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  1. #1
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    Red face Choosing a limited palette (marker pens)

    I've kept a sketchbook for a while and I'd like to start learning colour, but my experience is small - some pastel work and coloured pencils, which helped me understand more about using colours in less obvious places (red in a deep blue sky, pink in distant fields...). I do know it's best to work with a limited palette, if only to lighten the load when sketching outside, but when I start thinking about what to pick my brain freezes up. I'm going shopping for pens soonish. How should I go about it?

    I'll be using Zig Art & Graphic Twins, which are water-based. (I've been using a dark and a light grey since last year and love the feel of the tip - like painting with a very springy brush. They blend well when wet and not at all when dry, though this takes some time.)

    - this link on copics has some good suggestions, like choosing three markers from the same colour family. But the writer has built up a truly huge collection ("72-piece traveling set" WHAT)
    - eight pens is about the max that seems sensible to carry - five or six would be better if only to avoid
    - I tend to sketch urban landscapes. Lot of yellow + granite + red tiles
    - take a few variants on one colour + its complement? what if I decide on yellows + blues and THEN THERE'S A TREE??!1111 but also
    - I feel like some kind of blue is non-negotiable (because, y'know, sky) but am I wrong? (I'm probably wrong)
    - essentially, I'm drawn to scenes with bright colours (red flowers in a windowsill, deep blue sky against the tiles) but

    Please cure me of my misconceptions a̶n̶d̶ ̶i̶f̶ ̶p̶o̶s̶s̶i̶b̶l̶e̶ ̶d̶o̶ ̶m̶y̶ ̶s̶h̶o̶p̶p̶i̶n̶g̶ ̶f̶o̶r̶ ̶me̶.̶

    greyscale sketches for context (eta: ye gods that's a big image sorry)
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  3. #2
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    Any particular reason you wouldn't carry a minimal number of pens, and when you get home do the coloring?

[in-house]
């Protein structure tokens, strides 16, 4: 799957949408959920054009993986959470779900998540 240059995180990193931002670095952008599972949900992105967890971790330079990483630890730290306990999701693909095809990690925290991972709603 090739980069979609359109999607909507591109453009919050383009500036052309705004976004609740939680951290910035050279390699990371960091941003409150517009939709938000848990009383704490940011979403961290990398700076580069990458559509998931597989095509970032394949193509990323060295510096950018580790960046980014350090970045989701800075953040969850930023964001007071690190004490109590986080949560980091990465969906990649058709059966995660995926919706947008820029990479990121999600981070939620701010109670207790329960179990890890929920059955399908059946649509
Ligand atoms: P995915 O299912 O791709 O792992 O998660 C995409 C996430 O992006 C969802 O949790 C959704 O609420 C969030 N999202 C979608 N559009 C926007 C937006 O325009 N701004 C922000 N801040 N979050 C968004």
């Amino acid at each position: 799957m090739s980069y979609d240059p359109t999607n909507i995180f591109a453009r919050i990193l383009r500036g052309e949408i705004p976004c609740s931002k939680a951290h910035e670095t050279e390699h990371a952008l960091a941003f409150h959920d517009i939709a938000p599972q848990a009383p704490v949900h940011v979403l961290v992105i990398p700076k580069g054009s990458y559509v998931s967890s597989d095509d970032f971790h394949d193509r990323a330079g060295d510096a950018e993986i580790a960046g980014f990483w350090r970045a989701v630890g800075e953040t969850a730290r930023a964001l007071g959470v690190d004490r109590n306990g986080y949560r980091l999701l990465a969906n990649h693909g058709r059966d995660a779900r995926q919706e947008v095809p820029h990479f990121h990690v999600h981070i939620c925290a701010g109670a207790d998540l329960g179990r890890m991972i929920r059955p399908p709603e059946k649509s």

Example:
    https://www.youtube.com/watch?v=ZxJZoiE4qEY


    https://www.youtube.com/watch?v=zxA65qY3bko
    Primary Colors:
    R29 Lipstick Red
    B24 Sky
    G05 Emerald Green
    C17 Golden Yellow


    Grey Tones:
    C6 Cool Grey
    C8 Cool Grey
    N3 Neutral Grey
    N5 Neutral Grey
    May as well look at what they recommend for color or gray tones.
    https://www.amazon.com/Copic-Sketch-.../dp/B004XR97EQ
    https://www.amazon.com/Copic-Marker-.../dp/B000MRR3GU
    My commentary is a gift to you.

  4. #3
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    As I said, I'm new to colours but trying to learn, so colouring at home from memory or a photo defeats the point of working outside. I also don't want to be overwhelmed by choice - I'd rather use the 'wrong' colour than have a colour-accurate but disjointed sketch - and it seems like the best way to manage this is to limit my options while I pick things up.

    I don't know, maybe I'm asking a question to which I already know the answer. Just buy whatever and draw

  5. #4
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    Markers are all about light to darker placement; similar to water colors. Get the primary colors.. dark and light of both.. and fist full of grays, and go about your art. Like I said - the color starter set is a starter set for a reason.
    My commentary is a gift to you.

  6. #5
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    Buying a set is usually cheaper than buying one at a time. You can fill in the few colors that are missing later, as you need them. I've seen people traveling to conventions with far more than a 72 piece set of Copics (and wondered if they had a trust fund to afford all of them. ).
    "A pig that doesn't fly is just a pig."

  7. #6
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    I dont think you need big set, what you are looking when adding colors are more about relationships and it is lot easier to do with fewer colors than many. You can even work with super limited pallettes if you please http://gurneyjourney.blogspot.com/20...d-palette.html it can be great challenge. Colors are more malleable than values, get values right and colors become your playground
    Last edited by stonec; 2 Weeks Ago at 09:03 PM.

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